Let loose against Loyola Marymount, Simmons had 34 points and 19 rebounds, but he was so weakened by the pain in his swollen mouth that he air-balled four free throws late in the second half.
Last spring Simmons was told by one NBA team that he could expect at least a $2 million, four-year guaranteed contract if he were to leave school early. But he returned to La Salle to make good on a promise to his mother, Ruth, to get his degree; Simmons majors in criminal justice. (Mama didn't raise a fool, either; a cousin dipped into his savings and lent Simmons $10,000 to buy a $1 million insurance policy with Lloyd's of London, to cover him in case of a career-ending injury.) He'll likely score more than 3,000 points before the end of his collegiate career, becoming only the fifth collegian to do so, yet he hasn't once scored more than 40, which delights Morris. "He could score 40, but if he did, I don't know if we'd be 8-1," Morris says.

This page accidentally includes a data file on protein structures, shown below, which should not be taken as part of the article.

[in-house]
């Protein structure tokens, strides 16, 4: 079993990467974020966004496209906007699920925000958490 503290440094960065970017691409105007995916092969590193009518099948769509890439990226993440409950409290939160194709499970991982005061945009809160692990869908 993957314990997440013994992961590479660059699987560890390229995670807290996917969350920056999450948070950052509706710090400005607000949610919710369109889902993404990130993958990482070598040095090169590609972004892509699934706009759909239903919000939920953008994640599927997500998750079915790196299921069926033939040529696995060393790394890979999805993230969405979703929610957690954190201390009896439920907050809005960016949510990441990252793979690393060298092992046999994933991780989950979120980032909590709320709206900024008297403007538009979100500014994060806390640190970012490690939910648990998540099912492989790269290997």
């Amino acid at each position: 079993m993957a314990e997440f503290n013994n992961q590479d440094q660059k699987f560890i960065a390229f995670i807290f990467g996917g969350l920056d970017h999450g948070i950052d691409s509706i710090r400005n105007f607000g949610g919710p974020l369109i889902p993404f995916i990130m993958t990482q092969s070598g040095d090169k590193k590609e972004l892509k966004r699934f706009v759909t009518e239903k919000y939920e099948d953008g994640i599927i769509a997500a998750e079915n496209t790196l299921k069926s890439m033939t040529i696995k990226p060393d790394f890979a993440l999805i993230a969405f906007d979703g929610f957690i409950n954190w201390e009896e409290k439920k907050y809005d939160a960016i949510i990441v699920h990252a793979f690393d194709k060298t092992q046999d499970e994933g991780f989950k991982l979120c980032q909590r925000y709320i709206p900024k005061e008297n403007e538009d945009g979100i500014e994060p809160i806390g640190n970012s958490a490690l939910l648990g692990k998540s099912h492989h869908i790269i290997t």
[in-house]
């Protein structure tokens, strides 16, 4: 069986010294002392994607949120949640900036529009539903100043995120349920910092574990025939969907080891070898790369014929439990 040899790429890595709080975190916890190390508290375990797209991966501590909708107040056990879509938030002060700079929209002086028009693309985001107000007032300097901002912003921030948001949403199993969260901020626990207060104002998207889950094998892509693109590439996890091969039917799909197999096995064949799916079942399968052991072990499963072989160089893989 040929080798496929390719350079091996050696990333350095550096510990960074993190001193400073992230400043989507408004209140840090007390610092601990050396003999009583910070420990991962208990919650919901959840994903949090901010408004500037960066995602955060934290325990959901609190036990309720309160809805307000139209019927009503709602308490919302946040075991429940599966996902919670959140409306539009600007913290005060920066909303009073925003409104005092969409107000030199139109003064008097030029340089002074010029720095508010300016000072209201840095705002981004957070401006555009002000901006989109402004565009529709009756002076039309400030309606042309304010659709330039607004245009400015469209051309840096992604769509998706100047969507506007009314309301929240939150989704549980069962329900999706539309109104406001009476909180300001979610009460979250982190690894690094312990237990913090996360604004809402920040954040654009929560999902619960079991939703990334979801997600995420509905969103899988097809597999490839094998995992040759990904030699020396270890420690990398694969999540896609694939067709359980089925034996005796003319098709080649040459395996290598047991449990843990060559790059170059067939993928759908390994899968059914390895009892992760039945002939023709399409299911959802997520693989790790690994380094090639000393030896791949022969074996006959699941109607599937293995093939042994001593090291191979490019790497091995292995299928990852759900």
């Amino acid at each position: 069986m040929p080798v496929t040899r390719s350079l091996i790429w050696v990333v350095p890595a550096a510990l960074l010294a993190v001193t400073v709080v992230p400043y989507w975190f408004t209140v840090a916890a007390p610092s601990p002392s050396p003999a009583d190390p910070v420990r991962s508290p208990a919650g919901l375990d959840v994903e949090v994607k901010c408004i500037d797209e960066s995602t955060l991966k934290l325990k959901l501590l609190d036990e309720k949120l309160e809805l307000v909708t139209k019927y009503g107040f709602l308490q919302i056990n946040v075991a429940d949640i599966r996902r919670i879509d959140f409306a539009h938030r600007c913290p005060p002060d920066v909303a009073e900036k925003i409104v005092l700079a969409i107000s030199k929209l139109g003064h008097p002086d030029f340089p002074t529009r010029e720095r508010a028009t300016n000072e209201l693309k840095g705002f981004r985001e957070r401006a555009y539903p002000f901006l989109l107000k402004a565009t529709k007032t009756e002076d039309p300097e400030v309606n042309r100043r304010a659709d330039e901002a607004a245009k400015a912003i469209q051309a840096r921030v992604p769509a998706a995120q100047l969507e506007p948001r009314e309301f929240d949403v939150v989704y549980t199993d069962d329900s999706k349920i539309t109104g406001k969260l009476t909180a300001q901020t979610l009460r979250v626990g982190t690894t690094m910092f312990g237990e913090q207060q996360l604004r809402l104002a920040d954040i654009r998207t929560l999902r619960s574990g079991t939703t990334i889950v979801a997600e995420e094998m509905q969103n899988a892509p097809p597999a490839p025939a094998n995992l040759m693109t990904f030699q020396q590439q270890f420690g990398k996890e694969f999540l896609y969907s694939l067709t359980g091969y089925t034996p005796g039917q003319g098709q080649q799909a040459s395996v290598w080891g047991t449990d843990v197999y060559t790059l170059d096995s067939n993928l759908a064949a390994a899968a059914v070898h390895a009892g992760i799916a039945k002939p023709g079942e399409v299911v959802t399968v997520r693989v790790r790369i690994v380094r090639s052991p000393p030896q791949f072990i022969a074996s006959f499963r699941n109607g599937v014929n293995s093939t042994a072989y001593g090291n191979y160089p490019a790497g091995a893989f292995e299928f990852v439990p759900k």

Says Simmons, "People already know I can play. I don't have to prove anything."
If Simmons were all the Explorers had, they wouldn't have beaten three Big Five rivals and such distant powers as DePaul, Ohio State and Florida so far this season. Last week against Temple, Woods wandered out for the start of the second half and, long before the official showed up to hand the ball to Temple to inbound, found Macon, the Owls' star. He went chest-to-chest with him, staring up into his eyes, as Macon looked away, irritated. "I just wanted to let him know what it was going to be about," says Woods. Nearly 20 minutes of basketball later, after Macon had gone 2 for 8 in the second half against Woods in the La Salle box-and-one, Macon missed the free throw that would have tied the game.